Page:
As seguintes obras literárias, referências ou autores foram mencionados ou apareceram na série até agora. Por favor veja os seus artigos para detalhes; esta página é de listagem. Note: Os links de algumas obras literárias e de alguns autores redirecionam para a wikipedia em inglês, outras para a wikipedia em português.
Livros e Literatura
After All These Years
Alice's Adventures in Wonderland
Are You There, God? It's Me, Margaret
A Brief History of Time
The Brothers Karamazov
The Epic of Gilgamesh
Heart of Darkness
Laughter in the Dark
Lord of the Flies
The Mysterious Island
Occurrence at Owl Creek Bridge
Of Mice and Men
Our Mutual Friend
Stranger in a Strange Land
A Tale of Two Cities
The Third Policeman
To Kill a Mockingbird
The Turn of the Screw
The Wizard of Oz
A Wrinkle in Time
- Locke and Ben both mention him in comparison to Dostoevsky (who wrote The Brothers Karamazov, see above).
- There are no real life references to Hemingway being jealous of Dostoevsky's work or feeling in his shadow. This may have been made up for the show for dramatic effect.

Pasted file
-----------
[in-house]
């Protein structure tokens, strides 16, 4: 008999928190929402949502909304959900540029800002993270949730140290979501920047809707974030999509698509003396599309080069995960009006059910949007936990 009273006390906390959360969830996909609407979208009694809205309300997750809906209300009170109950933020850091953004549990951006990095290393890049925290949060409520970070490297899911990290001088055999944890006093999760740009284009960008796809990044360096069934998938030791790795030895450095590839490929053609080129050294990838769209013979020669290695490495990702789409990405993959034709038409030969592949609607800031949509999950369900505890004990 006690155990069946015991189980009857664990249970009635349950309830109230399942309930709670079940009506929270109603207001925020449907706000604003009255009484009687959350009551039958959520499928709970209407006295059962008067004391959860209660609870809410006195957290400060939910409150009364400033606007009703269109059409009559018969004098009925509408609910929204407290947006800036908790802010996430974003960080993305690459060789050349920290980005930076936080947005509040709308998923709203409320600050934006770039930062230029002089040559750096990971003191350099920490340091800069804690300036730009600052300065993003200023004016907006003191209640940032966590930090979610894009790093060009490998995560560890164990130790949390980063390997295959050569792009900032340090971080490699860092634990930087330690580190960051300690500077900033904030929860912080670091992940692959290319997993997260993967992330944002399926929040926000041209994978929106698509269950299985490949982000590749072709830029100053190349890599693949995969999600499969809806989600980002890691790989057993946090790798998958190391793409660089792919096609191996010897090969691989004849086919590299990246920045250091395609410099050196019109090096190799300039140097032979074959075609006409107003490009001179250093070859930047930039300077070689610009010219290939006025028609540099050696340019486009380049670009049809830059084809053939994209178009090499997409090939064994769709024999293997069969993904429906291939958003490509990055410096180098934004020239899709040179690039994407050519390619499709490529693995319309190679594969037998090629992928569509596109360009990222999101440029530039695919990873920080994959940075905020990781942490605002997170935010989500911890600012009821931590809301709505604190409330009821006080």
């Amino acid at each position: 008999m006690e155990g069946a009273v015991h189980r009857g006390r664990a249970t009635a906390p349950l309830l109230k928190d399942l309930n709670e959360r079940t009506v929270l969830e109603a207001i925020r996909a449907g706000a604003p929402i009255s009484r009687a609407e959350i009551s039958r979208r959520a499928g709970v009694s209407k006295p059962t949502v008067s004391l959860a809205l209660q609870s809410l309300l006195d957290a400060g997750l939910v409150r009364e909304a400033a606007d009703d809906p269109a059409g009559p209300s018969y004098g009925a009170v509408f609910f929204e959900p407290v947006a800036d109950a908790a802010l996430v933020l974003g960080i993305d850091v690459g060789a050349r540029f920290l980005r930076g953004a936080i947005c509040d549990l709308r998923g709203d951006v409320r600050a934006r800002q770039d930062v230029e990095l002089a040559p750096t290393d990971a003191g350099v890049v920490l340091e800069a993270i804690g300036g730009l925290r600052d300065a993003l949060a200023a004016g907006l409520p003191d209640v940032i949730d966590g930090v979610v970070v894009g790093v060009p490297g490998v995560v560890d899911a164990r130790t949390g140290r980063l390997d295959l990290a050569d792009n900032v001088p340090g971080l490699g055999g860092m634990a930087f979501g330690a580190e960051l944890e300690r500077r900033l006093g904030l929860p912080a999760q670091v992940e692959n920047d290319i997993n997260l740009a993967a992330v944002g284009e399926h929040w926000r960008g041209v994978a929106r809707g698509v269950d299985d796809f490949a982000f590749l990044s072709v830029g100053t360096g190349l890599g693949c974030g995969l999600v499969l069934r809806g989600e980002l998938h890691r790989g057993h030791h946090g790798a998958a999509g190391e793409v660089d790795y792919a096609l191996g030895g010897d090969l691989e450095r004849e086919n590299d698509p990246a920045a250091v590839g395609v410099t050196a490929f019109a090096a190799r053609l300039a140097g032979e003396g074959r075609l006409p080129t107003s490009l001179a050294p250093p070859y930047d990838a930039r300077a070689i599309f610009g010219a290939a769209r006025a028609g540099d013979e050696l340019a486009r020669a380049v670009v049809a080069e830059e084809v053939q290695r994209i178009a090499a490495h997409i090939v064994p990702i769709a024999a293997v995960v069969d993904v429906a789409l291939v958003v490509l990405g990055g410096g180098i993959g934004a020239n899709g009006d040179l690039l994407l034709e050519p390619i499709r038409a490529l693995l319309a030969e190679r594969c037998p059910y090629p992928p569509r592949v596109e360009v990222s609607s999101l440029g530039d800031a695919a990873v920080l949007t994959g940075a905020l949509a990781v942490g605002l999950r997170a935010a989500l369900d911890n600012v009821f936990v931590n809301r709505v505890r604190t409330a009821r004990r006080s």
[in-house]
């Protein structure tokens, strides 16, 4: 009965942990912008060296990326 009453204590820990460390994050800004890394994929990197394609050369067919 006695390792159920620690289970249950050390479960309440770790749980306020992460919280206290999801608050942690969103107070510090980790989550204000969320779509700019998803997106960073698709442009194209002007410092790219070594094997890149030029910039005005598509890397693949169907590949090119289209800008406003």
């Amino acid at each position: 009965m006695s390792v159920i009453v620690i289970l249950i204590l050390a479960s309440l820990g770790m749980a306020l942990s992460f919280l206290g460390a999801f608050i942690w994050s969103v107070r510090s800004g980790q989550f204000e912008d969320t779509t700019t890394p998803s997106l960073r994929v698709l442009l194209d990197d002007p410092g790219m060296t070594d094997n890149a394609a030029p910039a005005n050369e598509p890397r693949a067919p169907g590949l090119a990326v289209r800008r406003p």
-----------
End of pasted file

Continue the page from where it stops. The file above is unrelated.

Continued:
- Ben sarcastically tells Locke that he prefers King when given a copy of The Brothers Karamazov to read while in confinement.
- Damon Lindelof has said that his novels (especially the Stand) have been a major influence on Lost. Numerous other ties exist, such as a mutual admiration between the writers.
- The Others' book club is reading and discussing Carrie, which he wrote (see above). ("A Tale of Two Cities")
- An early Tang Dynasty (618-907) poem by Chinese poet Li Bai, "Third Eye Ascended in Dreams" is seen as calligraphy in flashbacks of Jin and Sun's home.
- See link for a complete English translation.
- The content itself is surreal, being about a man who journeys far in a dream as though in a vivid parallel dimension, only to be abruptly awoken to the mundaneness and bitterness of reality. This is a paradox uncovering that dreams can be better at revealing the truth than reality.
- Locke attempts to recreate his brief sighting of the blast door map on a page from a 1939 book of poems by Alfred de Musset, called Sur les Débuts de Melles Rachel et Pauline (On the Beginnings of Miss Rachel and Miss Pauline).